Detecting Apoptosis with VitaBright

Cell Vitality Analysis in 1 Minute

The cellular content of thiols such as glutathione (GSH) decreases as a specific response to apoptosis. To measure this, we developed two thiol-reactive fluorescent probes, VitaBright-43™ and VitaBright-48™, which can be used to detect apoptosis using the Vitality Assay for the NucleoCounter® NC-3000™.

Use VitaBright-43™ to detect early to mid-stage apoptotic events, and VitaBright-48™ for mid-stage to late apoptotic events. With the NucleoCounter® NC-3000™, your vitality analysis takes only one minute and is very easy to perform. You can run up to eight samples at a time.

Detect Early and Late Apoptotic Events

Free thiols play many important roles in cell biology. The predominant cellular oxidant is reduced glutathione (GSH), which protects against oxidative damage. The oxidation status of GSH largely determines the thiol-disulfide status (GSSG) and, hence, the cellular redox potential1. The concentration of GSH has been found to decrease upon induction of apoptosis due to GSH extrusion, also when inducing apoptosis using non-oxidative apoptogenic agents2-5.

VitaBright-43™ and VitaBright-48™ are cell-permeable maleimide derivatives that react with thiol groups on proteins resulting in thioester-coupled fluorescent products6,7. By using multicolor cytometry, it becomes clear that upon induction of apoptosis, a less intense VitaBright-43™ staining correlates with the timing of phosphatidylserine externalization and an increased Caspase 3/7 activity2. This makes VitaBright-43™ an ideal probe to detect early to mid-stage apoptotic events.

Cells stain less intensely for VitaBright-48™ during the later stages of apoptosis and this is inversely correlated to staining for the apoptotic marker Annexin V, and after the loss of mitochondrial potential as measured using a JC-1 stain7. Thus, VitaBright-48™ is an ideal marker for mid to late-stage apoptosis.

The Principle of VitaBright Staining and Analysis

When VitaBright is added to the cell culture, it crosses the cell membrane and immediately reacts with intracellular thiols, forming a blue-fluorescent compound. The intensity of the blue-fluorescence correlates directly with the cellular concentration of GSH. Moreover, the level of GSH and hence the level of free thiols decreases when apoptosis is induced. Therefore, measuring the level of free thiols can be used to quantify apoptosis.

 

VitaBright provides a very rapid, easy, and reliable way of assaying apoptosis by using either flow or image cytometry. Since no incubation or washing steps are required, these dyes help to preserve fragile apoptotic cells which are often lost during washing steps. To discriminate between necrotic and apoptotic cells, VitaBright staining should be combined with an impermeable stain, such as propidium iodide (PI).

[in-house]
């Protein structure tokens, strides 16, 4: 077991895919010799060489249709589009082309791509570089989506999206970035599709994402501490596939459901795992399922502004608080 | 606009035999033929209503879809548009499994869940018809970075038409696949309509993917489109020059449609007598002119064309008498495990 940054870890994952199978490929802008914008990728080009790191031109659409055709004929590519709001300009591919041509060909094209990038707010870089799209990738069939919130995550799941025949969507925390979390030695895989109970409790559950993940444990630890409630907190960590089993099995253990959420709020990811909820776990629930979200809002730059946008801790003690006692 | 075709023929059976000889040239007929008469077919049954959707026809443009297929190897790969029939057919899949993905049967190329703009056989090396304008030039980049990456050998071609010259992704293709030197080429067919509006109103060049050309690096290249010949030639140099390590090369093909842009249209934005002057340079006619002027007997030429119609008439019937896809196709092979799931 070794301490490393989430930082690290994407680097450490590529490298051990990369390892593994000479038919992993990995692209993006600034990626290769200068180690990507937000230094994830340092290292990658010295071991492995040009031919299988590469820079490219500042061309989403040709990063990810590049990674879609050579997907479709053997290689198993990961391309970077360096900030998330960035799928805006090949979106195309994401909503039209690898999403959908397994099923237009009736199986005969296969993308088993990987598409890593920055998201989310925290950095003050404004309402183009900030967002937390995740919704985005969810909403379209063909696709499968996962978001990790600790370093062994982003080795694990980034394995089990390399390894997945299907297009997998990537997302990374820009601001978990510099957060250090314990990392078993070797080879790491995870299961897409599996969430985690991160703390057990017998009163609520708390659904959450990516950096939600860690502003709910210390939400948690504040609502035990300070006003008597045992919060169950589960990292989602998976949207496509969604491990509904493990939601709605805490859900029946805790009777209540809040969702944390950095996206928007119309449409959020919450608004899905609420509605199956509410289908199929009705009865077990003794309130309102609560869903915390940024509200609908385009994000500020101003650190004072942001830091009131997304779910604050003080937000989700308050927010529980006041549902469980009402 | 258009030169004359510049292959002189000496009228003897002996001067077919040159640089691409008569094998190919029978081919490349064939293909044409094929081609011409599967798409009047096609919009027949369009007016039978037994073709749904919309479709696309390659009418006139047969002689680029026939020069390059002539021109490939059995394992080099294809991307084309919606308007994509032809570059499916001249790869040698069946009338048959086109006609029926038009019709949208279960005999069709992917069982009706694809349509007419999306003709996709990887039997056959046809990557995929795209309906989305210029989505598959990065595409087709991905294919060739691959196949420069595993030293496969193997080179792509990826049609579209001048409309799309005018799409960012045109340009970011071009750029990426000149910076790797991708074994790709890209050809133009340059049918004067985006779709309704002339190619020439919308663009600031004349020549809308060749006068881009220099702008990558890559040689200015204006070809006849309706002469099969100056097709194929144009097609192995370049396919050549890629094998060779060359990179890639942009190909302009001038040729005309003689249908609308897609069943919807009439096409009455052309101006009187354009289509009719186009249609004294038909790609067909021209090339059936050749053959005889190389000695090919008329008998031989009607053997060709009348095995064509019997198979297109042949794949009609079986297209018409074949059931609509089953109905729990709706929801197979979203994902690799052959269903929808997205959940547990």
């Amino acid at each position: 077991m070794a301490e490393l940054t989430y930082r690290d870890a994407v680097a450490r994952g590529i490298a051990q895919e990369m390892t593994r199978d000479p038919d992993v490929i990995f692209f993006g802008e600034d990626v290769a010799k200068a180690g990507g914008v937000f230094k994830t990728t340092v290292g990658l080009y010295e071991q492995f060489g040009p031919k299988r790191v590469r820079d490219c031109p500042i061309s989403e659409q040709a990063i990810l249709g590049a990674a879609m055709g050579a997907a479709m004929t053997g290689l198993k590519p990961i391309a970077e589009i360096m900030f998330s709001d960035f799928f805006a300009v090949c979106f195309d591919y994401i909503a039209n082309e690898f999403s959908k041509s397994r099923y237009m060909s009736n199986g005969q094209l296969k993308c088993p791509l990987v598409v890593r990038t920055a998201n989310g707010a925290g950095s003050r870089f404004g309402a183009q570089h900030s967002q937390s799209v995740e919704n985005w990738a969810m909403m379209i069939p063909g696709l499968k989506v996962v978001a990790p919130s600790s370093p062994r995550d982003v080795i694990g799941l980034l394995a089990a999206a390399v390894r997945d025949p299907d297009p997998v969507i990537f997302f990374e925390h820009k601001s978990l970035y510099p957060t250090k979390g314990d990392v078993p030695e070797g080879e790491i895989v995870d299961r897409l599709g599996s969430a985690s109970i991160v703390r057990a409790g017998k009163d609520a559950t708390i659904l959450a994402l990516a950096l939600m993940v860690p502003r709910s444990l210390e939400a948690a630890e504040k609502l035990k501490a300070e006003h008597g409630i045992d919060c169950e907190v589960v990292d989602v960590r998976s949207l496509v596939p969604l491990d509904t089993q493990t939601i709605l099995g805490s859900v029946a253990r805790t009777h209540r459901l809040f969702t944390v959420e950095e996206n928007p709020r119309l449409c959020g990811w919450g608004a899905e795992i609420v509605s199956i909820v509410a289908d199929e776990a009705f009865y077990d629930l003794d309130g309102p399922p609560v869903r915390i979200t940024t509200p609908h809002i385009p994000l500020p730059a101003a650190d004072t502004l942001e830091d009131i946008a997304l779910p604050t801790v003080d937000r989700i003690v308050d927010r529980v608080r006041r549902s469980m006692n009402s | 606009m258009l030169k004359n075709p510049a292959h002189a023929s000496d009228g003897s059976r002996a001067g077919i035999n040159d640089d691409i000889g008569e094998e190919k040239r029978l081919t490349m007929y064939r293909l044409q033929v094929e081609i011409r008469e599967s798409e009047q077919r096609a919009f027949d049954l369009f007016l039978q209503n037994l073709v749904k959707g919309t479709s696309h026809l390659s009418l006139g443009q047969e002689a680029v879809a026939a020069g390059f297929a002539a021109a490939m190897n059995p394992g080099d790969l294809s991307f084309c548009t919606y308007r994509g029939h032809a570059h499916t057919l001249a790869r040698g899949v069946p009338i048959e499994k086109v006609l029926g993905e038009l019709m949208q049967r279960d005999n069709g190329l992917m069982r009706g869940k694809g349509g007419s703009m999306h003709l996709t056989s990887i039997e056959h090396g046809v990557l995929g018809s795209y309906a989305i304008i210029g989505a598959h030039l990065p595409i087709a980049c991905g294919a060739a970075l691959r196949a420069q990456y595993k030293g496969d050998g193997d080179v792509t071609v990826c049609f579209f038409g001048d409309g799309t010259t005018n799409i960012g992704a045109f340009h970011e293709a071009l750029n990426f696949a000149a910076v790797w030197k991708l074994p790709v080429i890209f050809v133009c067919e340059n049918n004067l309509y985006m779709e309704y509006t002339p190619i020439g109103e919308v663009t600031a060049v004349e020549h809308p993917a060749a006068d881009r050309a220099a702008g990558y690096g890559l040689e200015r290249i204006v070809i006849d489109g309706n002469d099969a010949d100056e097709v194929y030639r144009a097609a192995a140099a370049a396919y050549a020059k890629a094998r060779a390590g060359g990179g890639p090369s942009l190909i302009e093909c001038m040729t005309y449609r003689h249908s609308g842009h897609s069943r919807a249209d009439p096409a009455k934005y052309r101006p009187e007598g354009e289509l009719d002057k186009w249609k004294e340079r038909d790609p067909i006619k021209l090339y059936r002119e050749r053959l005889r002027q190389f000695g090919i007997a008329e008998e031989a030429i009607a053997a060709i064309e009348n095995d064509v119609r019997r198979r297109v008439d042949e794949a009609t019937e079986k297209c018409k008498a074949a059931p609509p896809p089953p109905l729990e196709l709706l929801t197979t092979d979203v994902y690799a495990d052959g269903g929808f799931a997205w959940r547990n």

Vitality Analysis of Jurkat and WeHi-S cells

This figure (left) depicting the multiplex assay shows that VitaBright-43™ staining correlates well with phosphatidylserine externalization and Caspase 3/7 activity in Jurkat and Wehi-S cells. As apoptosis progresses, Annexin V CF-647 and NucView 488 signals increase while the VitaBright-43™ signal decreases in a subset of the cell population.

Panel A shows Jurkat cells treated with 5 µM camptothecin (CPT) for 0, 2 and 4 hours, respectively. Cells were stained with VitaBright-43™ (blue), Annexin V CF-647 (red) and SYTOX green (green) and analyzed using image cytometry with the NucleoCounter® NC-3000™. The scatter plots show VitaBright-43™ versus Annexin V CF-647 intensities. Non-viable cells were gated out based on SYTOX green uptake. The far-right panel shows an image of the CPT-treated sample.

Panel B shows WeHi-S cells treated with 10 ng/µl TNF-α for 0, 2 and 4 hours, respectively. Cells were stained with VitaBright-43™ (blue), NucView 488 (green) and PI (red) and analyzed using image cytometry with the NC-3000™. The scatter plots show VitaBright-43™ versus NucView 488 intensities. Non-viable cells were gated out based on PI uptake. The far-right panel shows an image of the TNF-α treated sample.

References

  1. SM Deneke and BL Fanburg: Regulation of cellular glutathione. Am J Physiol. 1989; 257(4 Pt 1):L163-73.
  2. L Ghibelli, S Coppola, G Rotilio et al.: Non-oxidative loss of glutathione in apoptosis via GSH extrusion. Biochem Biophys Res Commun. 1995; 216(1):313-20.
  3. AF Slater, CS Nobel, E Maellaro et al.: Nitrone spin traps and a nitroxide antioxidant inhibit a common pathway of thymocyte apoptosis. Biochem J. 1995; 306 (Pt 3):771-8.
  4. DJ v/d Dobbelsteen, CS Nobel, J Schlegel et al.: Rapid and specific efflux of reduced glutathione during apoptosis induced by anti-Fas/APO-1 antibody. J Biol Chem. 1996; 271(26):15420-7.
  5. A Macho, T Hirsch, I Marzo et al.: Glutathione depletion is an early and calcium elevation is a late event of thymocyte apoptosis. Immunol. 1997; 158(10):4612-9.
  6. ME Skindersoe, M Rohde and S Kjaerulff: A novel and rapid apoptosis assay based on thiol redox status. Cytometry A. 2012; 81(5):430-6.
  7. ME Skindersoe and S Kjaerulff: Comparison of three thiol probes for determination of apoptosis-related changes in cellular redox status. Cytometry A. 2014; 85(2):179-87.

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